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Sometimes the simplest little gadgets can be so cool, and that’s exactly the case with the DLAND RC-F03 Colorful LED Water Faucet Attachment. This little device screws into any standard tap in your sink and water flows through it normally. But here’s the cool part: it has different color LEDs inside that automatically turn on when water flows through it! Red means hot, blue means cold, and green means just right. 2-packs are only $9.99 right now on Amazon, so definitely check it out.

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How Bill Gates aims to save $233 billion by reinventing the toilet

Gates Foundation spent $200 million funding toilet research

LIXIL is among companies drawn to potential $6 billion market

Bill Gates thinks toilets are a serious business, and he’s betting big that a reinvention of this most essential of conveniences can save a half million lives and deliver $200 billion-plus in savings.

The billionaire philanthropist, whose Bill & Melinda Gates Foundation spent $200 million over seven years funding sanitation research, showcased some 20 novel toilet and sludge-processing designs that eliminate harmful pathogens and convert bodily waste into clean water and fertilizer.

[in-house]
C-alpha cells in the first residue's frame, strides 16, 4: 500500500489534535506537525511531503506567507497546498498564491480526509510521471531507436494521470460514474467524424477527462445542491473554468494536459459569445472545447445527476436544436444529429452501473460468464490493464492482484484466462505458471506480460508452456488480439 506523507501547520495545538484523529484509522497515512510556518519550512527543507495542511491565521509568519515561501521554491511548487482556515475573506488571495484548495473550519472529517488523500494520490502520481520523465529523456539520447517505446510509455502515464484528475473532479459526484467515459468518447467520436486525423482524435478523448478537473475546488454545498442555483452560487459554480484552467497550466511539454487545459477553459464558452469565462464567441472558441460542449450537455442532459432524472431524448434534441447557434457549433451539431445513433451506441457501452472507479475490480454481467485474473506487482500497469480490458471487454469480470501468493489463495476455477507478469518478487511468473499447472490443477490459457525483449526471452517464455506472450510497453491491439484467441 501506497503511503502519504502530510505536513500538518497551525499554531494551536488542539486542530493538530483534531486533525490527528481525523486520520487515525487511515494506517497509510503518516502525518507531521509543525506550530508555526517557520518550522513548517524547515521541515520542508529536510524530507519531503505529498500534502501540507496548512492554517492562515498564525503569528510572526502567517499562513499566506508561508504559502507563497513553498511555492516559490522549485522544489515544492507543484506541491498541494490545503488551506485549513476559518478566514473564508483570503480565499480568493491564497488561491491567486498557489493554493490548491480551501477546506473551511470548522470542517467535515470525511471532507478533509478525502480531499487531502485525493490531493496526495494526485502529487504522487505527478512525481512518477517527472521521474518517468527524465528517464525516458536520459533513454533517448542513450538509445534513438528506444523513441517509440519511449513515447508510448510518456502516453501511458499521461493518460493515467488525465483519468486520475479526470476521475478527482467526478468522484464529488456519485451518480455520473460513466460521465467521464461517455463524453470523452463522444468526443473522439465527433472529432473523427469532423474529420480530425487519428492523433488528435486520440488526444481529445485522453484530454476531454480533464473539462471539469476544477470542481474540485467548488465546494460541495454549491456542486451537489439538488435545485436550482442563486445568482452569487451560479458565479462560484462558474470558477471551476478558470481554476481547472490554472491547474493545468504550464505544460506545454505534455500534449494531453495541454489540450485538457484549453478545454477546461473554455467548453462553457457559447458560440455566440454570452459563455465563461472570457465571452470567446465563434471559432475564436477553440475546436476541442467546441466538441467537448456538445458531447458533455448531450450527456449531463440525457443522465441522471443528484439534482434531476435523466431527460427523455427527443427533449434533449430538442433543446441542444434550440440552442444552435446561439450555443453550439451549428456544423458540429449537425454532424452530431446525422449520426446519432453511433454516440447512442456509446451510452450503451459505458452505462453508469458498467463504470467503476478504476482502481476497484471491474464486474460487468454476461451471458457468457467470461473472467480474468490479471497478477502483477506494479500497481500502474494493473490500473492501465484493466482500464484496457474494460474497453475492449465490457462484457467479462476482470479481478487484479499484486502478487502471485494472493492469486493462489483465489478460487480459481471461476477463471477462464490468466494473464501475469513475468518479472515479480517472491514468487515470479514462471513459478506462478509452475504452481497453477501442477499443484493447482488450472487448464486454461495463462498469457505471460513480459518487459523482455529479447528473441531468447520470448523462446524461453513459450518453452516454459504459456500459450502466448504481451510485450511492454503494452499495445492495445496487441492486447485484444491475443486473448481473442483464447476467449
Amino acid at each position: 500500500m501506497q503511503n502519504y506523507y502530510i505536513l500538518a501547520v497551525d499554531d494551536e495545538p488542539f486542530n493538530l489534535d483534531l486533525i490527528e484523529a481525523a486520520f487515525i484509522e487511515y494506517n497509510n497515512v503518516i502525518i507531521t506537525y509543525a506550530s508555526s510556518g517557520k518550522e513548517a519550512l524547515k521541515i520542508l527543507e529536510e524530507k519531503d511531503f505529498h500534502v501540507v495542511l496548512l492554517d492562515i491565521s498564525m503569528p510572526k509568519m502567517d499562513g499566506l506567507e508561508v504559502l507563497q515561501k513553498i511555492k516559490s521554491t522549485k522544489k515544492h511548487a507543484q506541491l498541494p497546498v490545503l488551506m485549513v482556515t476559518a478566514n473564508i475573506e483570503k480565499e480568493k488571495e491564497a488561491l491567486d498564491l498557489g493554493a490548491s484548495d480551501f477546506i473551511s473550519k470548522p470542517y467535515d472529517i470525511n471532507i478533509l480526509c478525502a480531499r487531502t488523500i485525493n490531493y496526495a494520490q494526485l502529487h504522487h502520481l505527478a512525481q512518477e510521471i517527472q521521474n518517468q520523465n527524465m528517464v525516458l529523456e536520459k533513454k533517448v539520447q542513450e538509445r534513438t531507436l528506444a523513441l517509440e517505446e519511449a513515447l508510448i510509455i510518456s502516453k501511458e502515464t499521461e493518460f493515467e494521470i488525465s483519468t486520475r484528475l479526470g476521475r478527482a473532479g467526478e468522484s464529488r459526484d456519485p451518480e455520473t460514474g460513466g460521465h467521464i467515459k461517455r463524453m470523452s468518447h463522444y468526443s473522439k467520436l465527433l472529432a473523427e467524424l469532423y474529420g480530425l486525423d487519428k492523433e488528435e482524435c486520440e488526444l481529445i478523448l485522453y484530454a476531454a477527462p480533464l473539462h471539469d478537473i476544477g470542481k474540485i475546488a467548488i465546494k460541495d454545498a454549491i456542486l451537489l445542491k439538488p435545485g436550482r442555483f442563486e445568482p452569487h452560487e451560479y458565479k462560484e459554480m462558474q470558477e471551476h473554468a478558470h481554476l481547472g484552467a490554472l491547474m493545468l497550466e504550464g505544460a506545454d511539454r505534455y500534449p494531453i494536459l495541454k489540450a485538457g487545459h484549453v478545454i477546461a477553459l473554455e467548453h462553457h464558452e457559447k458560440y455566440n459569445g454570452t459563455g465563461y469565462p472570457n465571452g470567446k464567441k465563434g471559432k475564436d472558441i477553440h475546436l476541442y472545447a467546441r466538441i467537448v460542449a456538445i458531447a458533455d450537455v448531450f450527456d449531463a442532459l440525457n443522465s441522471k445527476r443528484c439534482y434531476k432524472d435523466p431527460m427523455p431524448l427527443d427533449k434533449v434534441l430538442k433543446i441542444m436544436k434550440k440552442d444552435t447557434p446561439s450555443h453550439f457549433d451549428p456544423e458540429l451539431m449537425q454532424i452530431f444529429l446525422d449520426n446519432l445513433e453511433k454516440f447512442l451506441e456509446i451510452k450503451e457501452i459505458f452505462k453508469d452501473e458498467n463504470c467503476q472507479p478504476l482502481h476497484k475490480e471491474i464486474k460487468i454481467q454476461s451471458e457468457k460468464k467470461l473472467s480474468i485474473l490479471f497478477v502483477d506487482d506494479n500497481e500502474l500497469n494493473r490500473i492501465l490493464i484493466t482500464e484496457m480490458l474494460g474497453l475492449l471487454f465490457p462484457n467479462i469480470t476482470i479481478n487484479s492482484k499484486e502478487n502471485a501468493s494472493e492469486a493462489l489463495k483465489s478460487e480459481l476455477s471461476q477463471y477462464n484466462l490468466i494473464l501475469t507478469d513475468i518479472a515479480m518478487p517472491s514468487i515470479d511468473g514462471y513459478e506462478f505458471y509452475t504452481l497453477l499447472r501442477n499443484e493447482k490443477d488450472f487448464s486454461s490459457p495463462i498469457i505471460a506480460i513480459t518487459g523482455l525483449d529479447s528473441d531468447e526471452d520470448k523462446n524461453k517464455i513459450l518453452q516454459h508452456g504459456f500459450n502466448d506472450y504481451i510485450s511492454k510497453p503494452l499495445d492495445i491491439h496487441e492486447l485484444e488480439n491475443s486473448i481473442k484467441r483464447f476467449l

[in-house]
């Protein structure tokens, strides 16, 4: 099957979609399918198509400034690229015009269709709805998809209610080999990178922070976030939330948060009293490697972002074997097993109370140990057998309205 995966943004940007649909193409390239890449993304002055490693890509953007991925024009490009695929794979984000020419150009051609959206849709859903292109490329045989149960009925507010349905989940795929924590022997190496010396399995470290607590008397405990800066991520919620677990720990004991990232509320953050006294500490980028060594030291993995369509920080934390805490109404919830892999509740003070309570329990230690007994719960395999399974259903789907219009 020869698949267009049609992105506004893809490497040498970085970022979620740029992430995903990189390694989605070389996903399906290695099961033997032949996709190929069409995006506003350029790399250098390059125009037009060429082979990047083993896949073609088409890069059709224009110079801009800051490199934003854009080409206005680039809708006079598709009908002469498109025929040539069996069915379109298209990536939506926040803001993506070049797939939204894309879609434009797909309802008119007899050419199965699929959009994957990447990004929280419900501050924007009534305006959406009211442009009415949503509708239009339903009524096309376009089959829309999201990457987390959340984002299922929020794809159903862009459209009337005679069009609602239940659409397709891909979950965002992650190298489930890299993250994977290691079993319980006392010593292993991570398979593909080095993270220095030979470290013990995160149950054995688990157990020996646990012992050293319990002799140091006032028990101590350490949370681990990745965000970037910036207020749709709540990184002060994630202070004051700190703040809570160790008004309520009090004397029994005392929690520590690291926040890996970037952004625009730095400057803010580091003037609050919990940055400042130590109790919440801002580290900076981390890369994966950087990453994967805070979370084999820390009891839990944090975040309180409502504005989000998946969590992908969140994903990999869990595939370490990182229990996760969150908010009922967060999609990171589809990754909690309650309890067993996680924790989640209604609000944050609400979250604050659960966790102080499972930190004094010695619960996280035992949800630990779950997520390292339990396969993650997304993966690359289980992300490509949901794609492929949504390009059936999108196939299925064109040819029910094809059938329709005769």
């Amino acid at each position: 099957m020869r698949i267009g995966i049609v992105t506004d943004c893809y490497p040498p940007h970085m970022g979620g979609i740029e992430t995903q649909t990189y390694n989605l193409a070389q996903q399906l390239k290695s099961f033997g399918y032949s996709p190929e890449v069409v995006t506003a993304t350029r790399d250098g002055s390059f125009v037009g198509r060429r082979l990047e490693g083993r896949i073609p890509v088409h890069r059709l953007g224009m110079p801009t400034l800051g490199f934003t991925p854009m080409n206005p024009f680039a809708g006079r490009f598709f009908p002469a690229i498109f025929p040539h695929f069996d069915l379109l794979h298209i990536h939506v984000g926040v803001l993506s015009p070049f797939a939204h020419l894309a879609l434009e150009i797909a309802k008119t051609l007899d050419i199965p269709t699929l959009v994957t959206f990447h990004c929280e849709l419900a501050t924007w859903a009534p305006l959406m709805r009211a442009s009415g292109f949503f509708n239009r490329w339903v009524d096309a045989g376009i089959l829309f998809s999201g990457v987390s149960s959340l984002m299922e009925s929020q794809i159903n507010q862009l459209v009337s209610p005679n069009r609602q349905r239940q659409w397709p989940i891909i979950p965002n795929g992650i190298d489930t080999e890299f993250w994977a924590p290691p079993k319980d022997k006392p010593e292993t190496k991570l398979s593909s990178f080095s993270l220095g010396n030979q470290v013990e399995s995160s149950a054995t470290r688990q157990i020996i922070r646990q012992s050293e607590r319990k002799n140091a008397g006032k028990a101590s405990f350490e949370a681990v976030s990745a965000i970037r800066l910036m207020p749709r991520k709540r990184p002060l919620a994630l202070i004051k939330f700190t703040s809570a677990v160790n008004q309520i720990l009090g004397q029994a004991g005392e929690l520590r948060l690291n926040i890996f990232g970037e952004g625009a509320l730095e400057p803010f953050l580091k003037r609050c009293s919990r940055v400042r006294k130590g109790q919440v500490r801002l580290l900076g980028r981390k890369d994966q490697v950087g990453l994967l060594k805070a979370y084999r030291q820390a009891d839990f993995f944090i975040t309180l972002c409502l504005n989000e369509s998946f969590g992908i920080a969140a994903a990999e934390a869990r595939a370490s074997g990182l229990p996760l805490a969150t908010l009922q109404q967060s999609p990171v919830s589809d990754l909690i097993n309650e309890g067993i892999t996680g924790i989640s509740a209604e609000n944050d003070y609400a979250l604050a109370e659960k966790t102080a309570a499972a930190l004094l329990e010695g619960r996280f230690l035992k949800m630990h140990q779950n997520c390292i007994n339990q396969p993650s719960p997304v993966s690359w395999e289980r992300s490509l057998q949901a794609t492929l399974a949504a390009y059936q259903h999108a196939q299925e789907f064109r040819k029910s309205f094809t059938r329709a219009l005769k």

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The future of construction may be concrete that generates its own electricity

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We need buildings in which to live, but crafting those buildings is making it harder to live on this planet. As much as 10% of global carbon emissions come from the production of concrete. One ton of CO2 is generated by making one ton of cement, which is made from limestone and a few other things heated to an extremely high temperature.

But what if concrete could generate its own energy? The era of photovoltaic concrete may be getting closer. Photovoltaics, which work by converting light to energy via semiconducting, are starting to migrate from solar panels into the building materials themselves.

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Culturally sensitive robots are here to care for the elderly